This time last year, we were all ecstatic and had faith in the Warriors that we believed would embarrass the fabled Super Eagles of Nigeria on our home soil. Folklore chorus Yave Nyama Yekugocha was sung as thousands honked their car horns and others draped in national colours paraded their way to the National Sports Stadium.

As much as we wanted to humiliate Nigeria, we also drooled at the opportunity to watch Okocha’s skills that have mesmerised the world on display in Harare.

But lo and behold, it’s the day every Zimbabwean would want to forget quickly. Not least veteran soccer commentator Charles Mabika, who lost his job after he was accused of lacking “patriotism” when he simply remarked at the brilliance of Okocha.

To imagine that Nigeria had the temerity to ignore tried-and-tested players such as Celestine Babayaro, Obafemi Martins, Nwanko Kanu, Sunday Oliseh, Finidi George and a host of other talented players dotted around the globe for the Harare qualifier just left us with a bitter taste in our mouths.

Instead of embarrassing the Super Eagles, it’s the thousands who thronged the National Sports Stadium who were left with egg on the face.

The Warriors seemed overwhelmed by the simple fact that they were playing Nigeria. By the time the match kicked off, the Warriors had already lost the psychological battle.

So mesmerised by their opponents on the field were they that a joke went around that Ndlovu had asked to be substituted so that he could have a chance to marvel at Okocha’s skills from the terraces as well.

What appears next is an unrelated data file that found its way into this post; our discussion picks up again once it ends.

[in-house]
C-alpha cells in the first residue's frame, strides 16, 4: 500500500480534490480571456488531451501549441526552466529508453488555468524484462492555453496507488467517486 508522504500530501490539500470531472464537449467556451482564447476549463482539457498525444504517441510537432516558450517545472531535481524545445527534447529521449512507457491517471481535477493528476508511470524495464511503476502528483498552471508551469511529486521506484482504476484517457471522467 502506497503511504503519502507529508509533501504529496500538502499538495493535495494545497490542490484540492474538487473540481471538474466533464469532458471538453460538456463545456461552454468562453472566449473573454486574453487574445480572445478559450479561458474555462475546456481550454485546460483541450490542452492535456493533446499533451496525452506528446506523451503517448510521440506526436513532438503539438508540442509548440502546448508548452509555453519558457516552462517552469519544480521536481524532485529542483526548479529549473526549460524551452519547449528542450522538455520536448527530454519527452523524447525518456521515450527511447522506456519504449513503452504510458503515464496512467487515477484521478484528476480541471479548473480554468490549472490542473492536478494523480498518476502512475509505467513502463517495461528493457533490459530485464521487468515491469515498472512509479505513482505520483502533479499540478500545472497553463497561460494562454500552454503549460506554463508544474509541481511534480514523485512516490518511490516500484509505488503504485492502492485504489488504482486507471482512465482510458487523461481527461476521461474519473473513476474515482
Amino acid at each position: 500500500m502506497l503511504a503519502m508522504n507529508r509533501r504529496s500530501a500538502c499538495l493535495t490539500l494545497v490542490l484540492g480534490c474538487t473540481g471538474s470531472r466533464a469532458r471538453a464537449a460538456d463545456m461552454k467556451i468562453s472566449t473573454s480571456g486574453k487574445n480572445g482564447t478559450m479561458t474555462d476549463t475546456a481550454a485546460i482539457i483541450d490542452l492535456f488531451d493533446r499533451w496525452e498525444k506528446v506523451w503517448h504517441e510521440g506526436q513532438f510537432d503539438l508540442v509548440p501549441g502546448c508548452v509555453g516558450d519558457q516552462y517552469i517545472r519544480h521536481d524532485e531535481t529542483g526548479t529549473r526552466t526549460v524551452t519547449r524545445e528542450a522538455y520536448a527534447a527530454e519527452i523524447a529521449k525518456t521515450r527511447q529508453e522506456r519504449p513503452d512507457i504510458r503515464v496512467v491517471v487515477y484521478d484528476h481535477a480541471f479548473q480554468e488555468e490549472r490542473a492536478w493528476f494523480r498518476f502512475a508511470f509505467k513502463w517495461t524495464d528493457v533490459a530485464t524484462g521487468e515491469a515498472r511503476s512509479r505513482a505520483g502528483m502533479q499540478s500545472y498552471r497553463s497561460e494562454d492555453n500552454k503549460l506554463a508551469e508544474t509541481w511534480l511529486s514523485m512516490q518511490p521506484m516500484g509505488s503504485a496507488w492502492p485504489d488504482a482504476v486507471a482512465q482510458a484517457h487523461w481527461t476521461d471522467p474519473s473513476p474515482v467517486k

Reports of indiscipline in the camp prior to the crucial assignment did not help the Warriors either as some players were alleged to have sneaked out for swigs and skips at nightspots in town.

If anyone had a short memory, that’s when we kissed our chances of a maiden World Cup appearance goodbye, although some would want to believe we still have a mathematical likelihood of making the Germany finals next year.

This Sunday, it will be a totally new ball game. It’s not 2004 but 2005 – lest history repeat itself.

But Rwanda are not Nigeria, and the Wasps don’t have an Okocha.

The coach is now Charles Mhlauri, and he knows what Zimbabweans deserve and expect.

Though the team is basically the same, we would want to believe the Warriors have learnt a thing or two.

After walloping the Wasps 2-0 in the reverse fixture in Kigali on July 3 last year, there is every temptation the Warriors might take a lackadaisical approach to the qualifier. But they would do themselves a great favour by remembering why little Swaziland and Lesotho once humiliated us in front of capacity crowds.

At least Mhlauri seems to be tough on discipline although we feel he was too harsh on Edelbert Dinha, who he badly needed for the rightback position in the absence of George Mbwando.

Well, after winning the regional Cosafa Castle Cup with a second-string side, who are we not to trust Mhlauri to do it with whoever is available?